A NEW beginning

Extracts from ‘The Local History of One Tower Bridge’ by John Schofield & Hugh Pearman


in the last edition of River magazine, we looked at the local history of Berkeley Homes’ One Tower Bridge development which dates back 2,000 years. Now we look to the future.

The Southwark waterfront from London Bridge to Tower Bridge, part of the ancient Pool of London, was radically developed from the 1980s. 1981 saw the formation of the London Docklands Development Corporation, which brought with it Government incentives to regenerate the area – indeed it could be said to have laid the foundations for very recent developments such as architect Renzo Piano’s Shard.

The master plan drawn up by the London Bridge City developers with the LDDC envisaged individual phases to connect along the river to Tower Bridge; this is where the Potter’s Field site started to receive an extraordinary level of attention. By the late 1980s there was a strong traditionalist movement in architecture, encouraged by Prince Charles who disliked modernism. However this boom quickly turned into a deep economic recession and the area’s various schemes were quietly shelved.

The 1990s saw a return to modernism and a new crop of audacious proposals. One serious bid was for a temporary opera house (whilst the actual Royal Opera House in Covent Garden was being rebuilt); another proposed a rather elegant elevated L-shaped block of apartments, raised high on stilts to allow views beneath it through to the river. Yet again these got no further.

Having been the poor relation of the north bank for so long, the south bank of the river was becoming very popular and so a public walkway was created, running along what had previously been private wharfs. A string of attractions started to form, from County Hall in the west, to the Butler’s Wharf restaurant and Design Museum in Shad Thames. The Tate Modern Art Gallery had also successfully taken up residence in the former Bankside Power Station, whilst architect Norman Foster’s Millennium Bridge connected it to the wealth and tourist hordes of the City and St. Paul’s Cathedral. Meanwhile, Shakespeare’s Globe theatre was proving a big hit, and the former wholesale vegetable market at Borough had become a foodie destination. To finish the movement, London’s new City Hall, again by Foster, was built close to Potter’s Field as part of the enormous ‘More London’ office development.
South of the river had become über-cool, and whilst City Hall and More London were built, the new public park of Potter’s Fields – wrapping around two sides of One Tower Bridge – was created. Now, all that remained was the long-awaited redevelopment of the remaining part of the site.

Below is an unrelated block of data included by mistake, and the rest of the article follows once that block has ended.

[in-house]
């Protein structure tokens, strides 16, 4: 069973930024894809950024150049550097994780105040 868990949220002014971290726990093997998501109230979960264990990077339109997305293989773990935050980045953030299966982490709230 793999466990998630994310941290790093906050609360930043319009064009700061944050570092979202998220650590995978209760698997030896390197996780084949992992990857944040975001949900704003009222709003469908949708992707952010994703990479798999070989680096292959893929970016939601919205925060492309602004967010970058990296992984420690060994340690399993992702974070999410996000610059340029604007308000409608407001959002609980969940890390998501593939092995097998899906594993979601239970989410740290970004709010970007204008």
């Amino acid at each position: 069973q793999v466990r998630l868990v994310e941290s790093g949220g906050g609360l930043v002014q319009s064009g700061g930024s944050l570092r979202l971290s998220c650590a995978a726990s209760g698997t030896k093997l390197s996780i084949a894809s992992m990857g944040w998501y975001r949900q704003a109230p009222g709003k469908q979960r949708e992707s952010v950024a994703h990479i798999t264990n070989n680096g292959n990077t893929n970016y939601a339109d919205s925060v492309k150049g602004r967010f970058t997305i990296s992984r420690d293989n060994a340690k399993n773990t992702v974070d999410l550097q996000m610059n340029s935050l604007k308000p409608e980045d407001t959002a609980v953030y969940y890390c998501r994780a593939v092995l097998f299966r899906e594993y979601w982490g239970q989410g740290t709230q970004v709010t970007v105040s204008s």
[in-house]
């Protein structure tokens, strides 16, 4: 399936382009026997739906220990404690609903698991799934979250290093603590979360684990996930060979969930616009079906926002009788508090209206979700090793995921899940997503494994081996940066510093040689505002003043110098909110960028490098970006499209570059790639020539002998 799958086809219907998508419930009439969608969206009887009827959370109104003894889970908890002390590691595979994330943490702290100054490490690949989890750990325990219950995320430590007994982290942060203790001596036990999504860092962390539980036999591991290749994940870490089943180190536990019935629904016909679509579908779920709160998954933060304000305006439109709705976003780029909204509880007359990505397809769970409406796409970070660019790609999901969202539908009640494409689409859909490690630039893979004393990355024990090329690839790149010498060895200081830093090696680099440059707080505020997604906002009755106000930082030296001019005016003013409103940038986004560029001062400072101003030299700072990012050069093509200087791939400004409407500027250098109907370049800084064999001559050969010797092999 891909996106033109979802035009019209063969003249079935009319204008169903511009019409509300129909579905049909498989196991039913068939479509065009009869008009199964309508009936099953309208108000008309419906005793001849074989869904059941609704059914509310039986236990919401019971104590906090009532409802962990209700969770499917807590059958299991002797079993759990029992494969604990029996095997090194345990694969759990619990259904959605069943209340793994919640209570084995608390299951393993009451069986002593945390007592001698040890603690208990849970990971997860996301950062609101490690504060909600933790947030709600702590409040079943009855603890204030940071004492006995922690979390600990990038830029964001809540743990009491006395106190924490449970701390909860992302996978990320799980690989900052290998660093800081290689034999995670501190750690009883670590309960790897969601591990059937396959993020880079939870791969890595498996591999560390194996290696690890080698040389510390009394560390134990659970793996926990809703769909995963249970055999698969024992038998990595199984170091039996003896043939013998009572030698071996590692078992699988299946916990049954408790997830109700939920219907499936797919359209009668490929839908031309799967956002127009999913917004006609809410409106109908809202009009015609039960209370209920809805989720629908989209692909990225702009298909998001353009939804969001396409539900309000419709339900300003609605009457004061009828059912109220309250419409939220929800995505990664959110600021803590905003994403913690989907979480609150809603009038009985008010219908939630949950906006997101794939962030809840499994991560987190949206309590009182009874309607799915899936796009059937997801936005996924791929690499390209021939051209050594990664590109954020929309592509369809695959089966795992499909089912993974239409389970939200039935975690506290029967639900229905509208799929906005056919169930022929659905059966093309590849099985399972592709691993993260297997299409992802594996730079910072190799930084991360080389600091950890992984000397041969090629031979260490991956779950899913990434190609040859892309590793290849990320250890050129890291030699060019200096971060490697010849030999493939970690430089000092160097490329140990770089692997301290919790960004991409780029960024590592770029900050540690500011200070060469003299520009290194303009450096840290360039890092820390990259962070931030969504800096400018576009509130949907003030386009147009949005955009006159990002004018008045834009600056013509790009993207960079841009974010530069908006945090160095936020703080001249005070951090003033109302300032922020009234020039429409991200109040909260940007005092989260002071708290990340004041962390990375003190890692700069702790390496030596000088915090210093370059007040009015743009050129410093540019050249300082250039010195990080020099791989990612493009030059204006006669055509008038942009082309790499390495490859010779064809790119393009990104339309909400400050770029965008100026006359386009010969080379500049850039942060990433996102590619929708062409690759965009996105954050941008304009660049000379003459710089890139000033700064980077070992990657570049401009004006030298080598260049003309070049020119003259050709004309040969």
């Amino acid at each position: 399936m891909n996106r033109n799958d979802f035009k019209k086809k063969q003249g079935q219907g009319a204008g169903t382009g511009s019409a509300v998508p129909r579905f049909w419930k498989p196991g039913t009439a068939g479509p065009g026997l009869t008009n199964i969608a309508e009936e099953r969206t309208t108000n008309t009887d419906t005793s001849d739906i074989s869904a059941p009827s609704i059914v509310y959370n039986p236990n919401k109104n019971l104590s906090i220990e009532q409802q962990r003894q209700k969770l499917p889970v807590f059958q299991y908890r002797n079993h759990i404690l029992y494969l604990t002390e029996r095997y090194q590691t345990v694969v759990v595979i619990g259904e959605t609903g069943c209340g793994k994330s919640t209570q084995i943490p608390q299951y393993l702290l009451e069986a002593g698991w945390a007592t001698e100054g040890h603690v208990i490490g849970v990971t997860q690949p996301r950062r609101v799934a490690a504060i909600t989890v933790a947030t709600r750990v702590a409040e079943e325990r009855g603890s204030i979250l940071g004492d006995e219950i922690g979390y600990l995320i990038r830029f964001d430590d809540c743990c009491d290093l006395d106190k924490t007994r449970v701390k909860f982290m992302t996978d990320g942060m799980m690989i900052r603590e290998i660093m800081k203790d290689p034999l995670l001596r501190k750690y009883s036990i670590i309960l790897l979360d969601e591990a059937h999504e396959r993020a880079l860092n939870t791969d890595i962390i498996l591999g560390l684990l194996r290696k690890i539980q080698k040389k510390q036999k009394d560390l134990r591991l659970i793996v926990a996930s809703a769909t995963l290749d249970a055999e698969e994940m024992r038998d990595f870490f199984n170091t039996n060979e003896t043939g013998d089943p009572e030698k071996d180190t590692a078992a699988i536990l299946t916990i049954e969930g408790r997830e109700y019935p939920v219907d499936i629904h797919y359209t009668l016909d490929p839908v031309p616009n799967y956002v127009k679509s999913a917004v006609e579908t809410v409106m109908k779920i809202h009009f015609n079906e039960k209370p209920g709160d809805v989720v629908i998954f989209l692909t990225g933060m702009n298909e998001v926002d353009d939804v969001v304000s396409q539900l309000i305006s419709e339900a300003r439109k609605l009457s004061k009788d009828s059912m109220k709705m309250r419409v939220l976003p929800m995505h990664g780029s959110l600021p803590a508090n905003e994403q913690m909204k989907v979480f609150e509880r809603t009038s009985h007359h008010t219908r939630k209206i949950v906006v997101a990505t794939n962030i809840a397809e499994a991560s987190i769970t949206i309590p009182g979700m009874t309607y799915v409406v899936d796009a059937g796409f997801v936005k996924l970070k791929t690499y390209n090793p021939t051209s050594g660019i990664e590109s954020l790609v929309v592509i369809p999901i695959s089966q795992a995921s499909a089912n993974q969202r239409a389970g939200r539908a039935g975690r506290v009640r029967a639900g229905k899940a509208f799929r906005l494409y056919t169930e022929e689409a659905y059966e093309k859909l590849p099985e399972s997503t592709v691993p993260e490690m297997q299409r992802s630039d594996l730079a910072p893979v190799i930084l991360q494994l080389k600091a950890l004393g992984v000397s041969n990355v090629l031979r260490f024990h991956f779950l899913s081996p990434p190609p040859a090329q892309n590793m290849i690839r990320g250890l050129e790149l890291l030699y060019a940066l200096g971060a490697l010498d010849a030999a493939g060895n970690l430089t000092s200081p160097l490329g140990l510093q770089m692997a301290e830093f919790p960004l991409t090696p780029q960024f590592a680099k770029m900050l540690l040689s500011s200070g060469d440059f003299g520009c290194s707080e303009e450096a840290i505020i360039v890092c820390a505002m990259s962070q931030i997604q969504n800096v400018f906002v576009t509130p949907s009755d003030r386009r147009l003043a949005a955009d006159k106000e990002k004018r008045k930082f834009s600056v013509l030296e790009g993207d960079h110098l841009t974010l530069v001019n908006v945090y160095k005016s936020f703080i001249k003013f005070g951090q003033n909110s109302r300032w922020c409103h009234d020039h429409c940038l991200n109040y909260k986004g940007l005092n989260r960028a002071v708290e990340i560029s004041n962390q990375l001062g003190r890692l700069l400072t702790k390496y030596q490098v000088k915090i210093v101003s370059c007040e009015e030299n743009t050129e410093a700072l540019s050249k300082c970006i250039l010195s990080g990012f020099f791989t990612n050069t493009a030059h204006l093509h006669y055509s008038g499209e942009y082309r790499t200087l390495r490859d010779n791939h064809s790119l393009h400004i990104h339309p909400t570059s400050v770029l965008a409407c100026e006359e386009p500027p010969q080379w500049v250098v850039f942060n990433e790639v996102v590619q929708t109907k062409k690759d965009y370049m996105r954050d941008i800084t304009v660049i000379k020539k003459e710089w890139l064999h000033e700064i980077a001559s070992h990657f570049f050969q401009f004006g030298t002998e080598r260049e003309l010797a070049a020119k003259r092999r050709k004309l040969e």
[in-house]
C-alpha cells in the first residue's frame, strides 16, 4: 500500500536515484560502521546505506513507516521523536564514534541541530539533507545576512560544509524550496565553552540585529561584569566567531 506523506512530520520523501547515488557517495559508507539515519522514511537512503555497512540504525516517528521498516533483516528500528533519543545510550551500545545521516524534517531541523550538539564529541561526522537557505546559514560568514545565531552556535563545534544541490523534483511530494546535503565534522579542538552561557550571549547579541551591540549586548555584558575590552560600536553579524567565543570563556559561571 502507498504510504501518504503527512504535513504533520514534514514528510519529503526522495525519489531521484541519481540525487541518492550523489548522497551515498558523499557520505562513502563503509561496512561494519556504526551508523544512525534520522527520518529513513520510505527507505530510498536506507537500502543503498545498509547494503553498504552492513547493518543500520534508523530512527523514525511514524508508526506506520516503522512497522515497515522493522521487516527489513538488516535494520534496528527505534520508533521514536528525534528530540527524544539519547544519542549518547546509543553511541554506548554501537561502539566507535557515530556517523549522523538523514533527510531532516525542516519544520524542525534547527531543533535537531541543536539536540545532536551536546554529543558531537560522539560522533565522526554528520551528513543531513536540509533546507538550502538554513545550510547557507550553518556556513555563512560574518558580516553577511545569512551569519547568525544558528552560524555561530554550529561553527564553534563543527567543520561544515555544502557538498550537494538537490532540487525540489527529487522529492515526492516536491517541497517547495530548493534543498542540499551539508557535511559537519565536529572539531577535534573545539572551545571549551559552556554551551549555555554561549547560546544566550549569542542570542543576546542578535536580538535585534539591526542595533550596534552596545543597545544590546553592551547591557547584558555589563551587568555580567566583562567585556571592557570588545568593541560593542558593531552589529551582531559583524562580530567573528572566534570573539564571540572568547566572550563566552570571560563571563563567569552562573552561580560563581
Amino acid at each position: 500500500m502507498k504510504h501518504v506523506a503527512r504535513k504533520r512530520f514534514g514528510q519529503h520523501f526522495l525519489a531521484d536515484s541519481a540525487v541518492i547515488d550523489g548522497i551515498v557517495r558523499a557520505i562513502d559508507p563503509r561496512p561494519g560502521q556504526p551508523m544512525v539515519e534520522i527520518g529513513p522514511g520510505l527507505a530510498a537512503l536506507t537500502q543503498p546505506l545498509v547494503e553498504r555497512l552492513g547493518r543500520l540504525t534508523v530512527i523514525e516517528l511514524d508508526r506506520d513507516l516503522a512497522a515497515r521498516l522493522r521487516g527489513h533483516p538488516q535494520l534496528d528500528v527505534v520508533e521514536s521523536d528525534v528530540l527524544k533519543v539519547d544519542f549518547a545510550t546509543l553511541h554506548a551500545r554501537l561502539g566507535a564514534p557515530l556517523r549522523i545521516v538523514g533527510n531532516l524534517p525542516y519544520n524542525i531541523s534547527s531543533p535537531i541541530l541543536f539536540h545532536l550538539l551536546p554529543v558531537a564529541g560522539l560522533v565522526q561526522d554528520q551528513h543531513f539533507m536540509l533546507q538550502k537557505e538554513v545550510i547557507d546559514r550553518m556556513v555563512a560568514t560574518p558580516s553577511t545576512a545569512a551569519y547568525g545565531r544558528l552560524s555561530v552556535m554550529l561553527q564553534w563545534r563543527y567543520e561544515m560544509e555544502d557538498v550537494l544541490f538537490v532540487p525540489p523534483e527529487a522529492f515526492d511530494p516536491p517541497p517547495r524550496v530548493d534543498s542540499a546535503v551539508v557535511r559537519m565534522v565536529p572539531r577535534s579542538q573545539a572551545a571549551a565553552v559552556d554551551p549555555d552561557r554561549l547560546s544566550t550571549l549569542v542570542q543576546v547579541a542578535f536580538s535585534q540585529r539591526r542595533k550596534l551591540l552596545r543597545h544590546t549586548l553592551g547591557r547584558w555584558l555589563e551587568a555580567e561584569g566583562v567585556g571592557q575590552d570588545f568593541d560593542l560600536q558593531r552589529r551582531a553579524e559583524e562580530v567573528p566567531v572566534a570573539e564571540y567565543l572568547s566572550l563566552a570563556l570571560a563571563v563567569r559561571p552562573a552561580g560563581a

So, a deal was struck: Southwark and Berkeley Homes joined forces to promote an all-new scheme, designed by the well-regarded architects Squire and Partners. In July 2010 – a remarkable 42 years after the shipping wharfs were closed – this scheme won planning permission and work began immediately. A uniquely-sited residential and cultural development could finally take place.

Knowing all this helps to explain the design of One Tower Bridge. It is confident, even bold, but still acts as a well-mannered backdrop to the eye-catching architecture surrounding it. The development’s form and shape is generated by two key visual corridors – one forming a diagonal vista towards Tower Bridge, and the other running south to north, from the broad space where Tooley Street and Tower Bridge Road meet, to the southern tower of the bridge itself.

The One Tower Bridge enclave displays considerable design variety, with subtle details incorporated into its complex geometry. The whole composition is anchored by a slender ‘campanile’ residential tower which – with a double-height ground floor, four storeys of apartments, and twin-floor rhomboidal penthouses topped by roof gardens – is a building of great urban presence that unifies the site.

Much else is happening nearby, the arrival of the Shard and the characterful Bermondsey Street – home to the largest of the White Cube contemporary art galleries amongst much else. In the centre of all this, London Bridge Station has been redesigned as a first-rate transport hub.

One Tower Bridge is more than a prime residential and cultural quarter on which a huge amount of design attention has been lavished; it serves to reinforce the extraordinary revitalisation of one of the most historical parts of London as a place to live, work and visit.

Apartments at One Tower Bridge start at £785,000 and are now for sale. This outstanding development offers 1, 2, 3 and 4 bed apartments, all with balconies or terraces and some with direct river views. Residents have the use of private spa and gymnasium facilities, Urban Golf and a business lounge.
For more information, please contact:

(Temporary location)
The Pavilion, Empire Square,
Long Lane
t: 020 7871 0011
w: www.onetowerbridge.co.uk

“One serious bid was for a temporary opera house


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  • SPOTLIGHT Properties Elephant & Castle
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  • A NEW beginning Extracts from ‘The Local History of One Tower Bridge’
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